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See It This Week

‘Dreamgirls,’ Evan Flory-Barnes at the Neptune, Kikagaku Moyo at the Sunset, a satirical game show and more

Kikagaku Moyo
Kikagaku Moyo

Monday, May 15 – Thursday, May 18

Buster’s Mal Heart

Sarah Adina Smith’s sophomore feature reputedly defies description. Its combination of surrealism and sentiment has drawn comparisons to David Lynch, Luis Bunuel and prime Terry Gilliam—territory I for one am happy to tread. —Tony Kay
Grand Illusion Cinema


Tuesday, May 16

The Flaming Lips, KLANGSTOF

For a lot of years, The Flaming Lips were the greatest psychedelic rock band on the planet, three scrappy Oklahoma punks dosed on acid and diving down the most perilous of rabbit holes. They’ve evolved into trippy elder statesmen, delivering reliably surreal live shows. The languid, shimmery indie pop of Klangstof should provide an ideal appetizer. —Tony Kay
Paramount Theatre


Wednesday, May 17 – Sunday, May 21

Dreamgirls

“And I am telling you, I’m not going,” may be the most famous lyric from this 1981 musical about the rise (and behind-the-scenes drama) of a mid-century girl group, but it’s one of many great lines in this soul, rock, funk and disco-infused musical. The costumes are out of control, as are the three lead voices. Dreamgirls runs through July 2 in Issaquah. —Gemma Wilson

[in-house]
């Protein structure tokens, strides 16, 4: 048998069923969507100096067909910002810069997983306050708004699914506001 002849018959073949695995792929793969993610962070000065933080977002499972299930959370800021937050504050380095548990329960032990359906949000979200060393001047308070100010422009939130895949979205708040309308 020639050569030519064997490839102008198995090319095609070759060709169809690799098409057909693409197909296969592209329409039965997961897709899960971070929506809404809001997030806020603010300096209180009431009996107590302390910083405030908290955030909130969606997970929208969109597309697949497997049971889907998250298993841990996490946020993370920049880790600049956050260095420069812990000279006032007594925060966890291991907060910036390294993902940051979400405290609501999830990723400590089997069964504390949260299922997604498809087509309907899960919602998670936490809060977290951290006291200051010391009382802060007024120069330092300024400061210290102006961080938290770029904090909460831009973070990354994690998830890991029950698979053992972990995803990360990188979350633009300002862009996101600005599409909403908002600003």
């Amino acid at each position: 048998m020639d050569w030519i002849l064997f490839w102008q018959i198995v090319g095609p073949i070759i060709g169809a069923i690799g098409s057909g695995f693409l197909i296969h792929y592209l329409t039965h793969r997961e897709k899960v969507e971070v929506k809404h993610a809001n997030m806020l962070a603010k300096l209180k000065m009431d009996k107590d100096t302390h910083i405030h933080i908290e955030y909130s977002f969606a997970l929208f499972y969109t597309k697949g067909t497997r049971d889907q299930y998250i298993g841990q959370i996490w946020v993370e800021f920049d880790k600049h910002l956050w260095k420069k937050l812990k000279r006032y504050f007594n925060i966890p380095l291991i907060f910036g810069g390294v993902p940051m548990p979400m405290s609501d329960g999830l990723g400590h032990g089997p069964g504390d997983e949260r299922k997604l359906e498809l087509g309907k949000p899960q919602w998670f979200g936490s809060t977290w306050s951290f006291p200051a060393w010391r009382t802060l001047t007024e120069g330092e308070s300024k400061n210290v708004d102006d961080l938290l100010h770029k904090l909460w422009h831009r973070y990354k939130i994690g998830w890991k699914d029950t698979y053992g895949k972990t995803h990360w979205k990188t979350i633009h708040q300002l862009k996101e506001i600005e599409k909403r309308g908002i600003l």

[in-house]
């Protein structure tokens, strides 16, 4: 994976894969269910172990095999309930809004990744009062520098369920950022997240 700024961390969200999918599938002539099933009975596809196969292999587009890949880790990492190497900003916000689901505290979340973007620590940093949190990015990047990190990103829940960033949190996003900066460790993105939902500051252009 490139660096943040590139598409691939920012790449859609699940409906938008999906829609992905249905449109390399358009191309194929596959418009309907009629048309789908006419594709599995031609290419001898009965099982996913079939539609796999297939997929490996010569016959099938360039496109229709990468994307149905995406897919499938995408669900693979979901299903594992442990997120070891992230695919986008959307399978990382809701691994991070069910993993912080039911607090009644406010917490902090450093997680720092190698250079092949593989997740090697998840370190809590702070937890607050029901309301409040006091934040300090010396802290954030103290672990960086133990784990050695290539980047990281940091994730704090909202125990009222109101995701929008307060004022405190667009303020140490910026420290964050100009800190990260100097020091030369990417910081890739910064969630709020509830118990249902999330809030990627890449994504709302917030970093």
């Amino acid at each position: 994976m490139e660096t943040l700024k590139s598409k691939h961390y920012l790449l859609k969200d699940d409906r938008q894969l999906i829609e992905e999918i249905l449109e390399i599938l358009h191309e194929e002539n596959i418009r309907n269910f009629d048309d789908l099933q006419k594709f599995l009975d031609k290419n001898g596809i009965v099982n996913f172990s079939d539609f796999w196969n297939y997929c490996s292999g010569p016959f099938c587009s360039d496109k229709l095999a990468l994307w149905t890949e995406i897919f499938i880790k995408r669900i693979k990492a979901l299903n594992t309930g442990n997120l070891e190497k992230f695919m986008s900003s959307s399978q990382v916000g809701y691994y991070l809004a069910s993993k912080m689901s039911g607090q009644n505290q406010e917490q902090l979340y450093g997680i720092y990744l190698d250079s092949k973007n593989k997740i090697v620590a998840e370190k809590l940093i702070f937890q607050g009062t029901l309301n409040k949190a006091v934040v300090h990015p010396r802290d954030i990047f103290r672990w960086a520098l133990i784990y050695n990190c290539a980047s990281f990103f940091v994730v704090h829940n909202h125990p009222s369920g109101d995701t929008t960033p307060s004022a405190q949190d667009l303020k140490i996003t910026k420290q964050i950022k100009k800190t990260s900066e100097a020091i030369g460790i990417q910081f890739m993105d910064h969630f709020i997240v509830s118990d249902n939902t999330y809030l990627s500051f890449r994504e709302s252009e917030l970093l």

Village Theatre


Thursday, May 18

Evan Flory-Barnes

I spend so much time at the theatre I don’t get much time for live music, but I’m definitely carving out an evening to see talented bassist and composer Evan Flory-Barnes headline the Neptune. Flory-Barnes is best known as the bassist for Industrial Revelation, but tonight, he leads an ensemble playing his work “Acknowledgement of a Celebration: Inheritance, Authenticity and Healing.”—Gemma Wilson
Neptune Theatre


Thursday, May 18 – Friday, May 19 

Hardly Art First Annual 10th Anniversary Extravaganza 

Who’da thunk we’d be calling Hardly Art, Sub Pop’s sub-label imprint, venerable? Yet here they are, old enough to be celebrating a decade of existence. The two-day birthday party’s musical entertainment couldn’t be more sterling: Surf-noir Seattle expats/badasses La Luz headline Thursday, while Shannon and the Clams do the honors Friday night. —Tony Kay
Chop Suey


Friday, May 19

Kikagaku Moyo

Hailing from the center of the Japanese psychedelic underground, Kikagaku Moyo makes “feeling good music”—beautiful, sensuous ragas that ebb and flow with acoustic guitars, sitar, violin and other strings, plus obscure percussion and occasional reverb-drenched voice. The music is overwhelming in its serenity, though it also finds a garage-rocking groove here and there. —Jonathan Zwickel
The Sunset


Friday, May 19 – Saturday, May 20

The Future is 0

The satirical game show returns to the Northwest Film Forum for a two-night stand, this time with a multi-camera production crew to preserve the proceedings for posterity. The gleefully off-kilter show will feature local celebrity guests like rapper DoNormaal and Jeopardy master Ken Jennings competing in games like “High Rise Condo or New Age Band?” —Brett Hamil
Northwest Film Forum

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